Saturday, July 4, 2009

Milan Kohout
- installation & action May 23-25 2009

composite photo:

photos: Milan Kohout (MAG)

Milan Kohout (Mobius Artists Group)
photographs, collage & political commentary
& audience participatory action/performance art

Videos of Milan Kohout's Participatory Action:

Video #1 - May 24 2009:

Milan Kohout : Action for The Politics of Shoes @mobius 05-24-09 from MobiusArtistsGroup on Vimeo.

Video #2 - May 25 2009:

Milan Kohout : Action for The Politics of Shoes @mobius 5-25-09 from MobiusArtistsGroup on Vimeo.

"Shoe is the dirtiest think in Iraq as you know .. therefore I put it on the hands of that tortured person american cowboys boost.. -also taken immediately when the abu graib prison scandal was exposed... even my mobius comrades were pissed about me... well while it was so so so so so obvious what this empire was doing.. but in some ways the native americans were so brainwashed and blind and did not admit that... and are still unfortunately...there is so deep propaganda bullshit embedded in the heads of the people here that I can believe that... well fascist Germany was a similar story..

Something about our export of "democracy" ; what is also intensely interesting is that after each big bombing in IRAQ the reports said that there was a lot of shoes all around and some of them were falling from heaven seconds after the explosion...

Something relating to Bush & Shoe performance in Bagdad. This picture I took in the rebel camp in Bangkok where I performed two weeks ago -just the illustration how strong is a symbol of a shoe in those cultures.

To call somebody a dog is the worst offense in Iraq- therefore I used a dog as a symbol for our soldiers (picture taken at the beginning do the iraqi war - of-course some people here wanted to kill me for that at that time)..

Let us express the solidarity with our real performance artist from Baghdad!!!!! Those shoes on the american flag were the homage to the painting of a surrealistic artist Magritte called This is not a pipe. Did you notice? On the side of the flag there is Made in China and it is a scarf."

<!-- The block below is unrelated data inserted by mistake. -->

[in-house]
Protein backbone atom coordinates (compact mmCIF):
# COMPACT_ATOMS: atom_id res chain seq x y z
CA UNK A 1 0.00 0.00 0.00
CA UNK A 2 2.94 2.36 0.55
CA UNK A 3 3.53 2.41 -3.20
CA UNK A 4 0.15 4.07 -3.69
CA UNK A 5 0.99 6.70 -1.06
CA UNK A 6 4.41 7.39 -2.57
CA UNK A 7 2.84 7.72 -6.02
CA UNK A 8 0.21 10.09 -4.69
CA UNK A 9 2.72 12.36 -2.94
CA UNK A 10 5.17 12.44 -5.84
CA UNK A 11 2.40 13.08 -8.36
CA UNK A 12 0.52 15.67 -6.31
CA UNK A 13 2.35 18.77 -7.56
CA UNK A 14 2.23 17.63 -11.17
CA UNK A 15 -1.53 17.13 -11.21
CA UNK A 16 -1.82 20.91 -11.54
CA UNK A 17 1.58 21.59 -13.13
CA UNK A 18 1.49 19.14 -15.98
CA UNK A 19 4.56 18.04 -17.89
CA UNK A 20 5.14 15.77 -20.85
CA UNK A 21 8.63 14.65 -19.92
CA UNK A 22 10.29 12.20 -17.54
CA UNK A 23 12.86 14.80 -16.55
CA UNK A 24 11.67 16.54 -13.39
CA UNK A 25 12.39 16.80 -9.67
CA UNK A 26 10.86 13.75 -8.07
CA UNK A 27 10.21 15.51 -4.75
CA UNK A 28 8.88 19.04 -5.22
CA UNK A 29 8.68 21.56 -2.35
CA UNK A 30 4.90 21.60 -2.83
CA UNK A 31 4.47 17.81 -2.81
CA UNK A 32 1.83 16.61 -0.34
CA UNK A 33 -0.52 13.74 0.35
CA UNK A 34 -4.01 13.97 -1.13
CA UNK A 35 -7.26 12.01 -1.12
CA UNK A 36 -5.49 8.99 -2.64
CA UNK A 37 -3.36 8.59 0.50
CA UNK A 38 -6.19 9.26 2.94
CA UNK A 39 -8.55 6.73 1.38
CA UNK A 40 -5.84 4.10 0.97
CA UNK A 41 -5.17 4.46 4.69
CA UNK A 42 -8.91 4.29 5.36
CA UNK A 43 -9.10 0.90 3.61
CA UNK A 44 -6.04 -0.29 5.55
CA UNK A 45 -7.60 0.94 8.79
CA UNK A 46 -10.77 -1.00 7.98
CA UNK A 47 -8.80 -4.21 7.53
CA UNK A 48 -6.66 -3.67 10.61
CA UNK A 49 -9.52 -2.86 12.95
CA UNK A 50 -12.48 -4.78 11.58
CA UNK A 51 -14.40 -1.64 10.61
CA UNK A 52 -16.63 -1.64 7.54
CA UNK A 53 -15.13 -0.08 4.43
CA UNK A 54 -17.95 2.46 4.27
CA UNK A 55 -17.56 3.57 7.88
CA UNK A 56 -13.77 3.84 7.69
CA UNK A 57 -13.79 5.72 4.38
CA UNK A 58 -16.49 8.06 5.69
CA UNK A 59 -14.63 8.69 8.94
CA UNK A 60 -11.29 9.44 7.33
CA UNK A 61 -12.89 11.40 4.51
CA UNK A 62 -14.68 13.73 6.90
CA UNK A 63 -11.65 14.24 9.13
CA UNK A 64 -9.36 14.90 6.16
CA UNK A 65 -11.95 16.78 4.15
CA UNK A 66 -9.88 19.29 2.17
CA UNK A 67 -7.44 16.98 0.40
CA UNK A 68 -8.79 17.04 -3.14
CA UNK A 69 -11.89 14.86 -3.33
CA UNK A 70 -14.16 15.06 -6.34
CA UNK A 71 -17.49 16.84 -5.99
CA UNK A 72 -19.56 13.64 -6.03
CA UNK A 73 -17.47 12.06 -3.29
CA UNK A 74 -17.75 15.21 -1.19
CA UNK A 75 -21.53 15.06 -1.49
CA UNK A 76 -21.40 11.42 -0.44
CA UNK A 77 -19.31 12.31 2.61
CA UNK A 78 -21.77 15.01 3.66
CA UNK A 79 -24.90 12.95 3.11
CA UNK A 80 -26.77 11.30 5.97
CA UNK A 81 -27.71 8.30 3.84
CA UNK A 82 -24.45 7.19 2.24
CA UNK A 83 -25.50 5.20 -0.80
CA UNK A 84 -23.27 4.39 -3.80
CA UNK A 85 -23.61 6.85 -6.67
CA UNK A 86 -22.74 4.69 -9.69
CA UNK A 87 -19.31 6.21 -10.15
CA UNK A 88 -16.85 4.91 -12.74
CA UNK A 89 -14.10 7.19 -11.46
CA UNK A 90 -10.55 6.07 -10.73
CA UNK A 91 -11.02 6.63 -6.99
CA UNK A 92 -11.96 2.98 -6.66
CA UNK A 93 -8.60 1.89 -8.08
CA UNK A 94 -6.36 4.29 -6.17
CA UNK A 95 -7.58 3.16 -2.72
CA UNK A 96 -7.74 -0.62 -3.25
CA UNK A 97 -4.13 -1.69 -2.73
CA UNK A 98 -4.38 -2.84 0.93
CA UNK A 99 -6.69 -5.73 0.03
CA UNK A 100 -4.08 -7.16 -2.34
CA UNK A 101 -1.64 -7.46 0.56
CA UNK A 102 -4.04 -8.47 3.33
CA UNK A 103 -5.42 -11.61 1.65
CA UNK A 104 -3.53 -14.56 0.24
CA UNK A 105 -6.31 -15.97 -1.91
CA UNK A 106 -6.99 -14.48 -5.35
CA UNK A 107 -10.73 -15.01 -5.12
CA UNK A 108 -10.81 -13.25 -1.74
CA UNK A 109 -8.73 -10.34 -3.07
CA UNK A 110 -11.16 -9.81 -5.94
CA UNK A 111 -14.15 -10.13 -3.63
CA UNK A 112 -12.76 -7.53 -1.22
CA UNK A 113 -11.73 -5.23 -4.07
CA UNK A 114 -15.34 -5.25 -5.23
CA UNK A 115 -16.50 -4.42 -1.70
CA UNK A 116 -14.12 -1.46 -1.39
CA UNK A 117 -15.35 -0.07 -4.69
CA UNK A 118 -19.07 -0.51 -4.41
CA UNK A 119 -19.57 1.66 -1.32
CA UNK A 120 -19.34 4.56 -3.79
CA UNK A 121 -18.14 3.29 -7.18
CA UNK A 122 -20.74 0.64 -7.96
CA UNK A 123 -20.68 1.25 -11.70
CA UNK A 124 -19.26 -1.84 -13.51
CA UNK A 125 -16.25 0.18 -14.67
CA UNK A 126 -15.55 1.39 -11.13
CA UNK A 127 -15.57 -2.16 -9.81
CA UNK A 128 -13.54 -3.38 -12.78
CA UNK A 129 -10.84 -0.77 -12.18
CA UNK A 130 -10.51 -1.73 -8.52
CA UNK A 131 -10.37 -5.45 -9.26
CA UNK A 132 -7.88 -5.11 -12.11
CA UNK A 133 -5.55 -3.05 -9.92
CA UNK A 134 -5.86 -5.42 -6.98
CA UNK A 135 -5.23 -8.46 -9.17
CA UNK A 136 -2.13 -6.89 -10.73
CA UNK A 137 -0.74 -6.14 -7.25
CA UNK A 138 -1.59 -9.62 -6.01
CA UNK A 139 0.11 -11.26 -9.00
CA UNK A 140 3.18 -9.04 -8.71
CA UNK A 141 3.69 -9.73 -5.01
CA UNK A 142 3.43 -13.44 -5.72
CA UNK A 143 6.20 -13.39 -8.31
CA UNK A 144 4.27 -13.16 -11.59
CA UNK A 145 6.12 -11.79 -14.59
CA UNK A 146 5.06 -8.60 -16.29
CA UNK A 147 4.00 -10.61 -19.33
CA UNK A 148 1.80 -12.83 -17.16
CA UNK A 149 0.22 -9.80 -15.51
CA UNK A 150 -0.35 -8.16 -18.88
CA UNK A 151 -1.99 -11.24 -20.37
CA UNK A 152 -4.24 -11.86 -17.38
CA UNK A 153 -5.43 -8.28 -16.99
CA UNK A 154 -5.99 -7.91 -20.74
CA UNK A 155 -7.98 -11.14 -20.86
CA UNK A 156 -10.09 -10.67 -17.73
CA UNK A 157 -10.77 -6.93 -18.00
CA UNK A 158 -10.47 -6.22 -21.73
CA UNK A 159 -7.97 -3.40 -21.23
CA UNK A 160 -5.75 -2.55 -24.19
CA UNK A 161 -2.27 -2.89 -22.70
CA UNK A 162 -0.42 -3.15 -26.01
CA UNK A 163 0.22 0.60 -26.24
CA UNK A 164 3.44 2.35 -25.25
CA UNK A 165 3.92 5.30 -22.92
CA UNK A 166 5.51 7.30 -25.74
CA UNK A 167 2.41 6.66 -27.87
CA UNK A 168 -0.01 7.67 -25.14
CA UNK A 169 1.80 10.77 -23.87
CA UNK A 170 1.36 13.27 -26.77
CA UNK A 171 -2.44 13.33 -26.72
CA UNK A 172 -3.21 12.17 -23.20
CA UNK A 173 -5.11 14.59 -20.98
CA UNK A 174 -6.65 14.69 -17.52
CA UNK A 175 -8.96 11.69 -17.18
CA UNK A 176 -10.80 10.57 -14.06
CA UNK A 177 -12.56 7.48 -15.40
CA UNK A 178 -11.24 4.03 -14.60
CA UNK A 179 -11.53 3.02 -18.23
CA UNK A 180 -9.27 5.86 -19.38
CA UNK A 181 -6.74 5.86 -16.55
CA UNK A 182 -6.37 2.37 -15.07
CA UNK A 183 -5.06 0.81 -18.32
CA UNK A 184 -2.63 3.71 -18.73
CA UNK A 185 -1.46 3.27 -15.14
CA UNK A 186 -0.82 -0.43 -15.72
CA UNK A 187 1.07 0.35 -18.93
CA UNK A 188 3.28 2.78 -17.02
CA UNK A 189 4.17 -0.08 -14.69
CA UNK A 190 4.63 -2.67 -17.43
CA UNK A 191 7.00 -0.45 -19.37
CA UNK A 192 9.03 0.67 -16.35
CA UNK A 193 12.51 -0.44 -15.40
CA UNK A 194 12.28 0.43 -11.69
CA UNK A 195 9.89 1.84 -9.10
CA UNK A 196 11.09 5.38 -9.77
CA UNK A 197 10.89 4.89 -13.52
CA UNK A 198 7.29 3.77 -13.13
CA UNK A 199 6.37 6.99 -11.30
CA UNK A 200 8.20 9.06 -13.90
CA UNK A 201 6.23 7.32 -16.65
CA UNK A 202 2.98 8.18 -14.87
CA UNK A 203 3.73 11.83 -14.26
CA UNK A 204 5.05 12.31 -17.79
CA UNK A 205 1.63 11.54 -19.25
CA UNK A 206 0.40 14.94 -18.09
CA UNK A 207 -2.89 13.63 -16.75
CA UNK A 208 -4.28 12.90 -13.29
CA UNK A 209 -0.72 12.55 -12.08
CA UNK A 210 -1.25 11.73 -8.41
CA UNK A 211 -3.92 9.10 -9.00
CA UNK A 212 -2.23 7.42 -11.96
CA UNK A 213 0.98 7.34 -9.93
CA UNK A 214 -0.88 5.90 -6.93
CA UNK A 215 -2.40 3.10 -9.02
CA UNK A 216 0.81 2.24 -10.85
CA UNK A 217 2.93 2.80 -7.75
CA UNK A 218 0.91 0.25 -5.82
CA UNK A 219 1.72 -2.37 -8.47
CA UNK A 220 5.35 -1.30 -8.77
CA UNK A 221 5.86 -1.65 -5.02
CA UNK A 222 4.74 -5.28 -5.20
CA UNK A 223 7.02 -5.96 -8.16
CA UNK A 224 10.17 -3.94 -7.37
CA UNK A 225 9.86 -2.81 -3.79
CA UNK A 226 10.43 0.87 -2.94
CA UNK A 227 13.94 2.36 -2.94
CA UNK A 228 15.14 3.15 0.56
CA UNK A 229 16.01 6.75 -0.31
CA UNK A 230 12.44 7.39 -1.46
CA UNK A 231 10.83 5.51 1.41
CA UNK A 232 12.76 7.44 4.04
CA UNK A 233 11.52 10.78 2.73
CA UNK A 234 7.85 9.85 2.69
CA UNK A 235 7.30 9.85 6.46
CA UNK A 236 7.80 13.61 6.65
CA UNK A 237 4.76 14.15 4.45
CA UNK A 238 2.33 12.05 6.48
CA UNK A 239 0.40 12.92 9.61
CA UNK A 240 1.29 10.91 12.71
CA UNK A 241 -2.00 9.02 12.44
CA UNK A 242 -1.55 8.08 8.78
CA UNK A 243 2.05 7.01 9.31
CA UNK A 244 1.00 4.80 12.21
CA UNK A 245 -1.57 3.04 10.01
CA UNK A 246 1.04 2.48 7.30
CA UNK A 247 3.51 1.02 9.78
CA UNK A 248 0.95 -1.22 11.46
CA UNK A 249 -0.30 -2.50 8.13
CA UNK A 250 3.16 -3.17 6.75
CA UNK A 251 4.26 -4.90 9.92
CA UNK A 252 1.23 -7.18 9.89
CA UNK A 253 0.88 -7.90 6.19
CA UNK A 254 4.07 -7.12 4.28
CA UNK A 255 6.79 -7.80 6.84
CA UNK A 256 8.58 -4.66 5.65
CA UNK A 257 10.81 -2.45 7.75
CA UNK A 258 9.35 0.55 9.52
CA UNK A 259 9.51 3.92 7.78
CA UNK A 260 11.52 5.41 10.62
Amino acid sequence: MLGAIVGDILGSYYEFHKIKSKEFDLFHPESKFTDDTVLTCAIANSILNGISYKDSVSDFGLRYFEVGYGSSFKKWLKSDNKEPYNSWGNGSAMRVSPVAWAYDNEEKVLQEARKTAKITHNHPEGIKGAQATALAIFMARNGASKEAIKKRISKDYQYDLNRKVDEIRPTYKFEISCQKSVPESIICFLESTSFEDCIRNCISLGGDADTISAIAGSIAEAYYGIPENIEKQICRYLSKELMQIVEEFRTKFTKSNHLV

Milan Kohout (now a US citizen) is originally from The Czech Republic.. Here he got his M.S. in Electrical Engineering. He was an independent artist in so-called “Second Culture”. Later he becomes a signatory member and art activist of the dissident human rights organization CHARTER 77 (group of mostly artists from “Second Culture” was nominated for the Nobel Prize in 1985 and initiated non violent Velvet Revolution which toppled totalitarian regime in 1989). Following many interrogations he was forced by CZ security police to leave his country in 1986 due to his political art activism. After several years in a refugee camp he was granted asylum in the United States.

In 1993 Milan received his Diploma from the School of the Museum of Fine Arts in Boston. Since 1994 Milan has been a member of the Mobius Artists Group ( Here he has created many full-scale Performance Art pieces (both collaborative and solo) His work concentrates mostly on the subject of human rights (recently rights of Roma/ Gypsies) and politics (critique of totalitarian capitalism and fundamentalist religions) As Mobius Artists Group member he has participated on numerous international art exchange programs and festivals around the world (China, Thailand, Croatia, Taiwan, Czech Rep, Poland, Cuba, USA etc). and has been the recipient of number of awards, grants, residencies (Grant from The Fund for US Artists at International Festivals, Tanne Foundation Annual Award, First Prize at International Theater Festival in Pula, Best National Czech Independent Film Award, Arizona State University residency, PSi conference in London 2006 etc.)

Note from the Curator:

Perhaps this was really meant to be published on July 4th - Independence Day.

Wednesday, July 1, 2009


1. For some strange reason, the last two automatically scheduled Featured Artist of the Day posts didn't occur as scheduled:

6/29/09 Jane Wang and Karen Aqua was just published (on 6/30/09)
6/30/09 Milan Kohout's post will publish on 07/01/2009 at 9:00pm EST

2. Had forgotten to add Sam Tan's links to his post - they were just added.

Monday, June 29, 2009

Jane Wang & Karen Aqua
- installations





photo: Bob Raymond (MAG)

Karen Aqua/Jane Wang